Troost E, Gewillig M, Budts W. Percutaneous closure of a persistent left superior vena cava connected to the left atrium. Int J Cardiol. 2006 Jan 26. 106(3):365-6. [Medline].
Kong PK, Ahmad F. Unroofed coronary sinus and persistent left superior vena cava. Eur J Echocardiogr. 2007 Oct. 8(5):398-401. [Medline].
Chauvin M, Shah DC, Haissaguerre M, et al. The anatomic basis of connections between the coronary sinus musculature and the left atrium in humans. Circulation. 2000 Feb 15. 101(6):647-52. [Medline].
Watanabe M, Ono S, Okada Y, et al. Spontaneous closure of an unroofed coronary sinus. Pediatr Int. 2004 Dec. 46(6):722-5. [Medline].
Joffe DC, Rivo J, Oxorn DC. Coronary sinus atrial septal defect. Anesth Analg. 2008 Oct. 107(4):1163-5. [Medline].
Shah SS, Teague SD, Lu JC, Dorfman AL, Kazerooni EA, Agarwal PP. Imaging of the coronary sinus: normal anatomy and congenital abnormalities. Radiographics. 2012 Jul-Aug. 32(4):991-1008. [Medline].
Payne DM, Hamilton A, Milne B, Tanzola R, O'Reilly M. Intraoperative diagnosis of unroofed coronary sinus after aortic valve replacement. Ann Thorac Surg. 2012 Jan. 93(1):296-7. [Medline].
Kwon SH, Oh JH, Kim SJ. Partially unroofed coronary sinus found incidentally in adult patient. Arch Cardiovasc Dis. 2011 Mar. 104(3):202-3. [Medline].
Alexi-Meskishvili V, Dahnert I, Beyer E, et al. Successful total correction of complete atrioventricular canal, total anomalous pulmonary venous drainage and unroofed coronary sinus in an infant. Eur J Cardiothorac Surg. 1999 Jan. 15(1):95-6. [Medline].
Ueno T, Sakata R, Iguro Y, et al. Radical repair of cor triatriatum with partially unroofed coronary sinus and persistent left superior vena cava 35 years after operation for tetralogy of fallot. J Card Surg. 2008 Nov-Dec. 23(6):747-9. [Medline].
Yoshihara K, Ozawa T, Sakuragawa H, et al. [Noonan syndrome associated with atrial septal defect, pulmonary stenosis, and completely unroofed coronary sinus without LSVC: a case report]. Kyobu Geka. 1999 Feb. 52(2):134-7. [Medline].
Drinkwater DC, D’Agostino HJ. Anomalous pulmonary and systemic venous connections. Baue AE, Geha AS, et al, eds. Glenn’s Thoracic and Cardiovascualr Surgery. 6th ed. Appleton & Lange: Conn; 1996. 1113-1114.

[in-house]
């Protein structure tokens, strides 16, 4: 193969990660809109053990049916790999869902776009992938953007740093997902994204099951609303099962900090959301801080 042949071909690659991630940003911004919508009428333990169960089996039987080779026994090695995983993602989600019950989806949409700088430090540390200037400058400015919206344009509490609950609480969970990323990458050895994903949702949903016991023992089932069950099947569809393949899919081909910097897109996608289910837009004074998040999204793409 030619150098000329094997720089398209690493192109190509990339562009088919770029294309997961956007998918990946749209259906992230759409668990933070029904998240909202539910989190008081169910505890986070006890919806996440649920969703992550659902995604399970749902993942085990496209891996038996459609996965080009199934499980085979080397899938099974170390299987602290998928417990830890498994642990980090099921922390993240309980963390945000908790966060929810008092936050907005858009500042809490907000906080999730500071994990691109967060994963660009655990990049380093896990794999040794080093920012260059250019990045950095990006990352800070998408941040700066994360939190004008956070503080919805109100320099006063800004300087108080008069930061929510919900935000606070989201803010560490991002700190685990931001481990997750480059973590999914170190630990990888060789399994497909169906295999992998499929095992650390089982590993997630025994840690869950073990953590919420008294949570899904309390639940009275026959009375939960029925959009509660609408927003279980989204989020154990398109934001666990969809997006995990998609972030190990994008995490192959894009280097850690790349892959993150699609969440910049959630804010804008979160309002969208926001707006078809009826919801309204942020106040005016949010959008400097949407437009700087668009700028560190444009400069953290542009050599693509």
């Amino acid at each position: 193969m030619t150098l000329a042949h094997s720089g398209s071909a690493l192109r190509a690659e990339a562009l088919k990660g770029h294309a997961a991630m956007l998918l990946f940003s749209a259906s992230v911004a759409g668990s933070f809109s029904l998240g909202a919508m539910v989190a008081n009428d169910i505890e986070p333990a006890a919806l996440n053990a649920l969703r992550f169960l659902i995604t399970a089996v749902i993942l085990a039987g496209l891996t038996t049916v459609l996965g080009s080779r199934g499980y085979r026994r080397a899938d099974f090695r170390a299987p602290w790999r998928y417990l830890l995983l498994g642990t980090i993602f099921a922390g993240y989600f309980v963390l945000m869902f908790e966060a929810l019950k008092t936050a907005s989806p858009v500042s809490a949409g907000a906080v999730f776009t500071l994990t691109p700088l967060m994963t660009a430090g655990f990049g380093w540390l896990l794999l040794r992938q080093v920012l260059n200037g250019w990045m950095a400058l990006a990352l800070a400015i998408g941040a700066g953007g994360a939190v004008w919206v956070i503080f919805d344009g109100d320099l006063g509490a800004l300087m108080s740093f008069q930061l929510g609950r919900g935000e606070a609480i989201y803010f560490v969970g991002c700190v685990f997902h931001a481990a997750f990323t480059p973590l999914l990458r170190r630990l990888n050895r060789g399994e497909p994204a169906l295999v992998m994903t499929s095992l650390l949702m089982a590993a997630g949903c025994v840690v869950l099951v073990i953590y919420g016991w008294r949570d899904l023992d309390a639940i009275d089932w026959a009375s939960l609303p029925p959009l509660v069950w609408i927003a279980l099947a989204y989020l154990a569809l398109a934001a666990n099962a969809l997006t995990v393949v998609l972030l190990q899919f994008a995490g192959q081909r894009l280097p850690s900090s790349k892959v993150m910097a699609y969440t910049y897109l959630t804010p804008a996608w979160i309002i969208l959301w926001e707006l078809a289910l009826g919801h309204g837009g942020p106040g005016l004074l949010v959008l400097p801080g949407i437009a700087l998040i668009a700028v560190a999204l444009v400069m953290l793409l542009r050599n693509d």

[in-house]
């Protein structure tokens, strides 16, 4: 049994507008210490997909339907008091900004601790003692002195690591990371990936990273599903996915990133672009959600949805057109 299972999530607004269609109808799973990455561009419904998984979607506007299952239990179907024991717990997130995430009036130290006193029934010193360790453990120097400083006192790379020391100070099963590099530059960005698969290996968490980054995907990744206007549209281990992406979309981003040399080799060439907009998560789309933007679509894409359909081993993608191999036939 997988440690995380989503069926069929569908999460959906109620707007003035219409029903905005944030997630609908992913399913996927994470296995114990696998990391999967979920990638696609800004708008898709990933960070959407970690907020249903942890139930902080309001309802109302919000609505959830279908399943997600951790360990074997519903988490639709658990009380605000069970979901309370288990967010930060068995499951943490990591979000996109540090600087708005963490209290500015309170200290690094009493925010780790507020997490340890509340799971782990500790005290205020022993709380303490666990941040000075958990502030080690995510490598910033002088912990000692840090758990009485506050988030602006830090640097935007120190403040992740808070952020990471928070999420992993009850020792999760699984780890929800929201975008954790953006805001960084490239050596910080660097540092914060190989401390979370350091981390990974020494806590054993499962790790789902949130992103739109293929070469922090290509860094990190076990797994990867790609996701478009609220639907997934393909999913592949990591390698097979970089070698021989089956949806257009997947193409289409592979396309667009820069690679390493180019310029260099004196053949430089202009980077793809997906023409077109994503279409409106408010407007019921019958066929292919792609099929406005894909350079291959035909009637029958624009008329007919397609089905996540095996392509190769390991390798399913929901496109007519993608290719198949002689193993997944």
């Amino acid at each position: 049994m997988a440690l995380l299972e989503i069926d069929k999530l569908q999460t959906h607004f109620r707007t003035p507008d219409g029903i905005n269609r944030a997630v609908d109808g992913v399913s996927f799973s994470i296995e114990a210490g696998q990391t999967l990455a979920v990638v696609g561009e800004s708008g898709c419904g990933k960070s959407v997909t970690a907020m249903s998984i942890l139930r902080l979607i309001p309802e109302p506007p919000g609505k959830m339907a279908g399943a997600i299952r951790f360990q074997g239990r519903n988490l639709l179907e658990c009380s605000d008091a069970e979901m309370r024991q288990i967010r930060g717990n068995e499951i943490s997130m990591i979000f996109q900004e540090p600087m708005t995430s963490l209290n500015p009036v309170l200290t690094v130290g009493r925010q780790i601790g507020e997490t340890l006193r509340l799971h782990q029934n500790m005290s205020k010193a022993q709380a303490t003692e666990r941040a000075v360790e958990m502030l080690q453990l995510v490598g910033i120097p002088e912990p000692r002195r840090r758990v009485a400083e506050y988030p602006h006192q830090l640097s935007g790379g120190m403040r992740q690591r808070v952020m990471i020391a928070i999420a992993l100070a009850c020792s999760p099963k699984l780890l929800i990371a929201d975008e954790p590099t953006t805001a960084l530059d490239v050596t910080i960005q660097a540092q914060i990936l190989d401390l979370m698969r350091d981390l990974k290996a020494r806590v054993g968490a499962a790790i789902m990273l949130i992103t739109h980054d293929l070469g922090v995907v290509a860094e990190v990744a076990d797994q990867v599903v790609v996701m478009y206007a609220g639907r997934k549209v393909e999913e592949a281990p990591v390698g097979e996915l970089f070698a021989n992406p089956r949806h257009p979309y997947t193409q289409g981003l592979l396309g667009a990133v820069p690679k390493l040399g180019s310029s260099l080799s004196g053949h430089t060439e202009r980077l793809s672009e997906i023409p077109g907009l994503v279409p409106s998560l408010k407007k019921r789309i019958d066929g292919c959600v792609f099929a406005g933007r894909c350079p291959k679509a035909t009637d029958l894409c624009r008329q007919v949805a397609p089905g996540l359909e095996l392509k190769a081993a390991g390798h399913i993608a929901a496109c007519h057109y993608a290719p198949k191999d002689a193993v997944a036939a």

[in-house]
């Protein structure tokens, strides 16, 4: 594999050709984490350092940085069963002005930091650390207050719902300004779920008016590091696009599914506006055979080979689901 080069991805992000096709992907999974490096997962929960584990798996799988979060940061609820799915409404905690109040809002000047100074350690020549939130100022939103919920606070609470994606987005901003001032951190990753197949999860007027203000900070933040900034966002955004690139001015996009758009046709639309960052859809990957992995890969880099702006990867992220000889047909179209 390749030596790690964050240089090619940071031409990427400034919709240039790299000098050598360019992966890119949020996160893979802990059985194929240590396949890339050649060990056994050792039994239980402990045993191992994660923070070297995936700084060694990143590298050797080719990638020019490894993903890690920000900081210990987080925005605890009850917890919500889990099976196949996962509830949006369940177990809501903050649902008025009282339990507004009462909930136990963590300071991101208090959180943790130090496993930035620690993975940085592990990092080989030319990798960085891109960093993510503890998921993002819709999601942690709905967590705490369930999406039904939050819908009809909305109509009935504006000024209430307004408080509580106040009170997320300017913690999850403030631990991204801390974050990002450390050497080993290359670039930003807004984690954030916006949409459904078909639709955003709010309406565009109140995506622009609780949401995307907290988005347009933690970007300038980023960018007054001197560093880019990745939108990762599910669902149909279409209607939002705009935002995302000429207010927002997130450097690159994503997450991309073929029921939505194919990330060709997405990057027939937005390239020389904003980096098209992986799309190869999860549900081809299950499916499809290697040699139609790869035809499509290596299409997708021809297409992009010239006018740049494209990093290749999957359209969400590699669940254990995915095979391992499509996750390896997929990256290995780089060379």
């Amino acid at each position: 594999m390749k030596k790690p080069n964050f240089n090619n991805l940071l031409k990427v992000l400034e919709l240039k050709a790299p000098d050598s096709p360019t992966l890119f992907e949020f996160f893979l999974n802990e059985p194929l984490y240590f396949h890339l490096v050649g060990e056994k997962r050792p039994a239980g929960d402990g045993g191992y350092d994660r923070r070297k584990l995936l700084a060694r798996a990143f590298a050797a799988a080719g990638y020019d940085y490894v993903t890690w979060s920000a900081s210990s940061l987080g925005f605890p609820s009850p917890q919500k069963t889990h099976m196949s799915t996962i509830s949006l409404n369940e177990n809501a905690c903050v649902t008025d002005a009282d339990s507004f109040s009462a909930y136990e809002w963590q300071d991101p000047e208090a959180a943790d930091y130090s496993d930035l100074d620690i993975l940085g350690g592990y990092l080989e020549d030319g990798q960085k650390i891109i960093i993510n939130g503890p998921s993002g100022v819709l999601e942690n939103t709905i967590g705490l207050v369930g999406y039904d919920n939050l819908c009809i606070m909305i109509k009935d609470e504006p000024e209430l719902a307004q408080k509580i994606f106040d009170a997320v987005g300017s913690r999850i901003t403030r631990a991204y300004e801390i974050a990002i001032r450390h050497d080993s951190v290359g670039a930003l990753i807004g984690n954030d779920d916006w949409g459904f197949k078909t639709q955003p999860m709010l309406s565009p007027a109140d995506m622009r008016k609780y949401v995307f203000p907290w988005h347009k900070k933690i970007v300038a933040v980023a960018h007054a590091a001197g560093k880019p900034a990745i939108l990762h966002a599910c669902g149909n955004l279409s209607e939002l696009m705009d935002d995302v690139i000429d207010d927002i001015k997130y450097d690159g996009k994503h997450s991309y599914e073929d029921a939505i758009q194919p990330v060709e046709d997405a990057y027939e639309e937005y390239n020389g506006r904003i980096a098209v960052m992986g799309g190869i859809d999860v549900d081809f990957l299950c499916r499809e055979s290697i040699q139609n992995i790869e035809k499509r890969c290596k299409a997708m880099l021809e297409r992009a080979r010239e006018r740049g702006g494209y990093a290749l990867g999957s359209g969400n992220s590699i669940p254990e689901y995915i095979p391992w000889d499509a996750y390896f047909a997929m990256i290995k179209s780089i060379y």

Kouchoukos NT, Blackstone EH, Doty DB, Hanley FL, Karp RB. Unroofed Coronary Sinus Syndrome. Kirklin/Barratt-Boyes Cardiac Surgery. 3rd ed. Philadelphia, Pa: Churchill Livingstone; 2003. 790-91.
Xie MX, Yang YL, Cheng TO, et al. Coronary sinus septal defect (unroofed coronary sinus): Echocardiographic diagnosis and surgical treatment. Int J Cardiol. 2013 Sep 30. 168(2):1258-1263. [Medline].
Brancaccio G, Miraldi F, Ventriglia F, et al. Multidetector-row helical computed tomography imaging of unroofed coronary sinus. Int J Cardiol. 2003 Oct. 91(2-3):251-3. [Medline].
Ngee T, Lim MC, De Larrazabal C, Sundaram RD. Unroofed coronary sinus defect. J Comput Assist Tomogr. 2011 Mar-Apr. 35(2):246-7. [Medline].
Huang XS. Images in cardiovascular medicine. Partially unroofed coronary sinus. Circulation. 2007 Oct 9. 116(15):e373. [Medline].
Di Bernardo S, Fasnacht M, Berger F. Transcatheter closure of a coronary sinus defect with an Amplatzer septal occluder. Catheter Cardiovasc Interv. 2003 Oct. 60(2):287-90. [Medline].
Torres A, Gersony WM, Hellenbrand W. Closure of unroofed coronary sinus with a covered stent in a symptomatic infant. Catheter Cardiovasc Interv. 2007 Nov 1. 70(5):745-8. [Medline].
Santoro G, Gaio G, Russo MG. Transcatheter treatment of unroofed coronary sinus. Catheter Cardiovasc Interv. 2013 Apr. 81(5):849-52. [Medline].
Myers JL. Management of infants and children. Lemmer JH, Vlahakes GJ, eds. Handbook of Patient Care in Cardiac Surgery. 7th ed. Philadelphia, Pa: Lippincott Williams & Wilkins; 2010. 271-306.
Takahashi H, Kaminishi Y, Saito T, et al. Anatomical repair of partially unroofed coronary sinus syndrome through the coronary sinus orifice. Ann Thorac Cardiovasc Surg. 2005 Jun. 11(3):208-10. [Medline].
Ootaki Y, Yamaguchi M, Yoshimura N, et al. Unroofed coronary sinus syndrome: diagnosis, classification, and surgical treatment. J Thorac Cardiovasc Surg. 2003 Nov. 126(5):1655-6. [Medline].
De Leval M. Anomalies of the systemic venous return. Stark J, De Leval M, eds. Surgery for Congenital Heart Defects. 2nd ed. Philadelphia, PA: WB Saunders Co; 1994. 322-326.
Reddy VM, McElhinney DB, Hanley FL. Correction of left superior vena cava draining to the left atrium using extracardiac techniques. Ann Thorac Surg. 1997 Jun. 63(6):1800-2. [Medline].
van Son JA, Black MD, Haas GS, et al. Extracardiac repair versus intracardiac baffle repair of complex unroofed coronary sinus. Thorac Cardiovasc Surg. 1998 Dec. 46(6):371-4. [Medline].
Chihara S, Yasunaga H, Todo K. Anastomosis of left to right superior vena cava for repair of unroofed coronary sinus. Gen Thorac Cardiovasc Surg. 2012 Apr. 60(4):244-6. [Medline].
Mainwairing RD, Lamberti JL. Atrial septal defects. Kaiser LR, Kron IL, Spray TL, eds. Mastery of Cardiothoracic Surgery. Philadelphia: Lippincott-Raven; 1998. 683-686.
Moore KL. The Developing Human: Clinically Oriented Embryology. Philadelphia: WB Saunders Co; 1982. 299-302.
Tadokoro N, Hoashi T, Kagisaki K, et al. Clinical features and surgical outcomes of coronary sinus orifice atresia. Pediatr Cardiol. 2015 Oct 26. [Epub ahead of print]. [Medline].
Nakano Y, Iwamoto M, Masuda M. Usefulness of real-time three-dimensional trans-oesophageal echocardiography for detection of isolated unroofed coronary sinus. Cardiol Young. 2015 Jan. 25(1):181-3. [Medline].